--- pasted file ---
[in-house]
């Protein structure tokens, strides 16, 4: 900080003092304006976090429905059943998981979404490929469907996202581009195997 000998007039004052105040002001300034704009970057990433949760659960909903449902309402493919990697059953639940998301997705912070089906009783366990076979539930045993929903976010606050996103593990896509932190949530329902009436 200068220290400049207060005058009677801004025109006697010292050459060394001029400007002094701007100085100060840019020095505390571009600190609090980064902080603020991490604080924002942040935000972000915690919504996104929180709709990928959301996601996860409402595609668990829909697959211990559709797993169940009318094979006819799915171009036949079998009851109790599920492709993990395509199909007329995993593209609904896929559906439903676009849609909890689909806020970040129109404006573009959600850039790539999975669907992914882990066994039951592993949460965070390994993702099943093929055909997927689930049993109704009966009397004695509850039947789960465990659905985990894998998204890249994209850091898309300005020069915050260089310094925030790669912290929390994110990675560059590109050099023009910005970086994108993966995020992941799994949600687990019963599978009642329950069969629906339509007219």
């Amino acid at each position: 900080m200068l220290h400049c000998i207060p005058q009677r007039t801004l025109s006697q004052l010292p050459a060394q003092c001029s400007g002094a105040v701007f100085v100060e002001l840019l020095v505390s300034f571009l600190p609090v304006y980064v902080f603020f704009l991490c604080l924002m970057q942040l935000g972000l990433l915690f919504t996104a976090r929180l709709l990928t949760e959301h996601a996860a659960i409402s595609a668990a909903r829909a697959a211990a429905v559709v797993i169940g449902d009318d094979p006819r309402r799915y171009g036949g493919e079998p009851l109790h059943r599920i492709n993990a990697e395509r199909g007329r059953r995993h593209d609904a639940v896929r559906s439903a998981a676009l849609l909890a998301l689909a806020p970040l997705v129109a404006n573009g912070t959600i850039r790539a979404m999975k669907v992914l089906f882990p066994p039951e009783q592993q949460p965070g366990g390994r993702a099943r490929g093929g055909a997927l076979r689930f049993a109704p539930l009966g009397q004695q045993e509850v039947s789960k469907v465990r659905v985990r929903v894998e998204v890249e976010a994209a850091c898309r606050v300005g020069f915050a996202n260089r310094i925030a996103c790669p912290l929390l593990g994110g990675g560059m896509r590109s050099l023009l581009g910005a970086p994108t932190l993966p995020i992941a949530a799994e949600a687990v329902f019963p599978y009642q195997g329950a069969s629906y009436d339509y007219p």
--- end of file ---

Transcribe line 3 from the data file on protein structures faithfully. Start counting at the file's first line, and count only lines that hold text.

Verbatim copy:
């Amino acid at each position: 900080m200068l220290h400049c000998i207060p005058q009677r007039t801004l025109s006697q004052l010292p050459a060394q003092c001029s400007g002094a105040v701007f100085v100060e002001l840019l020095v505390s300034f571009l600190p609090v304006y980064v902080f603020f704009l991490c604080l924002m970057q942040l935000g972000l990433l915690f919504t996104a976090r929180l709709l990928t949760e959301h996601a996860a659960i409402s595609a668990a909903r829909a697959a211990a429905v559709v797993i169940g449902d009318d094979p006819r309402r799915y171009g036949g493919e079998p009851l109790h059943r599920i492709n993990a990697e395509r199909g007329r059953r995993h593209d609904a639940v896929r559906s439903a998981a676009l849609l909890a998301l689909a806020p970040l997705v129109a404006n573009g912070t959600i850039r790539a979404m999975k669907v992914l089906f882990p066994p039951e009783q592993q949460p965070g366990g390994r993702a099943r490929g093929g055909a997927l076979r689930f049993a109704p539930l009966g009397q004695q045993e509850v039947s789960k469907v465990r659905v985990r929903v894998e998204v890249e976010a994209a850091c898309r606050v300005g020069f915050a996202n260089r310094i925030a996103c790669p912290l929390l593990g994110g990675g560059m896509r590109s050099l023009l581009g910005a970086p994108t932190l993966p995020i992941a949530a799994e949600a687990v329902f019963p599978y009642q195997g329950a069969s629906y009436d339509y007219p």